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Outdated Keyword Optimization Techniques that Could Be Killing Your Rankings

July 17, 2013
             
By © 2013, All Rights Reserved

Image Credit: BurnblessIt's almost a weekly occurrence. An email (or four) pops up in my inbox asking for help because pages that once ranked really well in Google have gradually been falling. For most, it happens without fanfare over time, until somebody finally asks the questions "Where have all our sales gone?" and "Why can't anybody find us on Google anymore?"

Since the first roll-outs of Google's Panda and Penguin updates, there has been a slow and silent progression with regard to keyword optimization and SEO copywriting. With "better quality" and "natural-sounding text" being two popular battle cries of Google, web pages all around the Internet are seeing differences in rankings and traffic.

However, the possible causes of these differences have largely gone unnoticed. That's because many of the criteria Google looks for where on-page elements are concerned have changed -- and they have changed slowly and quietly for the most part.

There are a basketful of causes that could account for sites having reduced rankings (and, thus, less traffic and fewer sales and conversions). However, using these outdated keyword optimization techniques may be having more of a negative impact on your pages than you thought.

1. Optimizing for Only One Keyphrase Per Page

In years past, Google had significantly less sophisticated methods of identifying what web pages were about. Still, many people believe they have to choose one keyphrase and use it in its exact state to get a page to rank.

I interviewed Matt Cutts about the changes in SEO copywriting. One of the areas he talked about was the diverse number of clues Google now uses to discover what web pages are about.

It is not necessary to use just one keyphrase to ensure Google correctly identifies your page's topic. As Google's algorithm has gotten more sophisticated, keyword optimization has become much simpler. (Read the article mentioned above for more info about the changes Matt suggests.)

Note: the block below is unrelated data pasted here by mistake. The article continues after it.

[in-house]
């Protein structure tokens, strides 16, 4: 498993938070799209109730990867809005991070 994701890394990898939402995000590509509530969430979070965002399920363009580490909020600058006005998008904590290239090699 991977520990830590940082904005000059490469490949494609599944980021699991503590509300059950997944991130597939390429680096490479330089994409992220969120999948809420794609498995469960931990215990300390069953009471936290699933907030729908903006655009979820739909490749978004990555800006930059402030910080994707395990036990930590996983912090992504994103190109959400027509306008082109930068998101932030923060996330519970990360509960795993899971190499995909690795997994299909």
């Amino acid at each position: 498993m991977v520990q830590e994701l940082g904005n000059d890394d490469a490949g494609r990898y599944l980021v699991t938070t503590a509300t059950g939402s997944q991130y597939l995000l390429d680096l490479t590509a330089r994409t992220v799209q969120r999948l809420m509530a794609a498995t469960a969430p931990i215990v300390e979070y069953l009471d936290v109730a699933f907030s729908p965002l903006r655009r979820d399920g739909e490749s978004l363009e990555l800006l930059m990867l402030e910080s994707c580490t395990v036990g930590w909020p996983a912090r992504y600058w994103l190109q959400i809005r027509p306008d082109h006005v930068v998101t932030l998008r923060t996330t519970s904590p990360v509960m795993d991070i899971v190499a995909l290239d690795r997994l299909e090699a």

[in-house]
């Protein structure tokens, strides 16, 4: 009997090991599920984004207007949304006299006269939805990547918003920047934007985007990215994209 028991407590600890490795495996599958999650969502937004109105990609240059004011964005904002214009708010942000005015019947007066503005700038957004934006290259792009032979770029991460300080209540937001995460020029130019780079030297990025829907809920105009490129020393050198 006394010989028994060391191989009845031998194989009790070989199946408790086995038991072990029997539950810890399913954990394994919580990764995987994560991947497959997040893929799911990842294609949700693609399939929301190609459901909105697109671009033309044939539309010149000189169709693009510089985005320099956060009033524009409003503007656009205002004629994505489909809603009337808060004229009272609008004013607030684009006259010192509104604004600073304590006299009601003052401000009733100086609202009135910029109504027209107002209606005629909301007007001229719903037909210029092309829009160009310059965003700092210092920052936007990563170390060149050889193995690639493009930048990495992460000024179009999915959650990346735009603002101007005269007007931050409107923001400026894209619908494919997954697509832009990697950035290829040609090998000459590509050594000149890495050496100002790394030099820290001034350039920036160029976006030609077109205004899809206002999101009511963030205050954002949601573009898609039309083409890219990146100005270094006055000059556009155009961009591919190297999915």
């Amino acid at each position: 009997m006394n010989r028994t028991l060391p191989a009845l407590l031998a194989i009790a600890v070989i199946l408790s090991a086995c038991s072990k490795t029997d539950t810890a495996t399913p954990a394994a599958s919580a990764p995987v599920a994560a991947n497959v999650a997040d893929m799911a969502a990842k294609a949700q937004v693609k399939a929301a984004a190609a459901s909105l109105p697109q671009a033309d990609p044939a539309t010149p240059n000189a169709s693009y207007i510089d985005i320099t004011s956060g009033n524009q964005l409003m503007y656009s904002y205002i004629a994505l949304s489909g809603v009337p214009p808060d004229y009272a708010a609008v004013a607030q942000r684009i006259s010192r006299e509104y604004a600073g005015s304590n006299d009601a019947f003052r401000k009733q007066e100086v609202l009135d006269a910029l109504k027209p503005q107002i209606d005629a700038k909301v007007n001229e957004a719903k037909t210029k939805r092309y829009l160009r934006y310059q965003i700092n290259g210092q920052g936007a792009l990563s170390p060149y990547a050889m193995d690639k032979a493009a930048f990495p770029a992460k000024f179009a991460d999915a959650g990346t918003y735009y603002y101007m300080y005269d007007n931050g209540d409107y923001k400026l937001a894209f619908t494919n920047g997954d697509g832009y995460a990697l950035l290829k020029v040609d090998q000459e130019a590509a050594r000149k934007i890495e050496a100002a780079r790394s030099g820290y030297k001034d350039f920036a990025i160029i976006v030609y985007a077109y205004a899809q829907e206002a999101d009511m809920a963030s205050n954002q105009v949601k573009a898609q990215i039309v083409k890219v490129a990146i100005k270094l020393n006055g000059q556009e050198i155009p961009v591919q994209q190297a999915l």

2. Using Keyphrases Too Often in Your Copy and Content

Here's where keyword density advocates will chime in. Let's skip that whole conversation and look at results, OK? It is pretty simple to see the results this old strategy achieved. Now many sites are facing over-optimization and have to backpedal because of the drastic changes in Google's intolerance of keyword overuse.

Keyword optimization isn't about quantity. In fact, in one video from Google's YouTube channel, Matt specifically says that mentioning keyphrases too many times will get you "diminishing returns." In addition, when talking about optimizing for a specific keyword density, he states, "...rather than helping, let's make that hurt."

Dial it back. Just because you can put a keyword phrase somewhere doesn't mean you should.

3. Writing With No Regard for Keyphrases

On the opposite end of the spectrum are people who think Google's call for natural copy and content means writing with no regard for keywords at all. Uh…no. "Keyword" optimization -- by its very name -- means you are writing using keywords and phrases.

"Natural" doesn't equate to keyword-free.

With very few exceptions, getting good rankings requires the use of keyphrases in your copy. It's how you use those phrases that comes into question in discussions of natural SEO copywriting.

To help your text read more naturally, avoid amateurish mistakes like: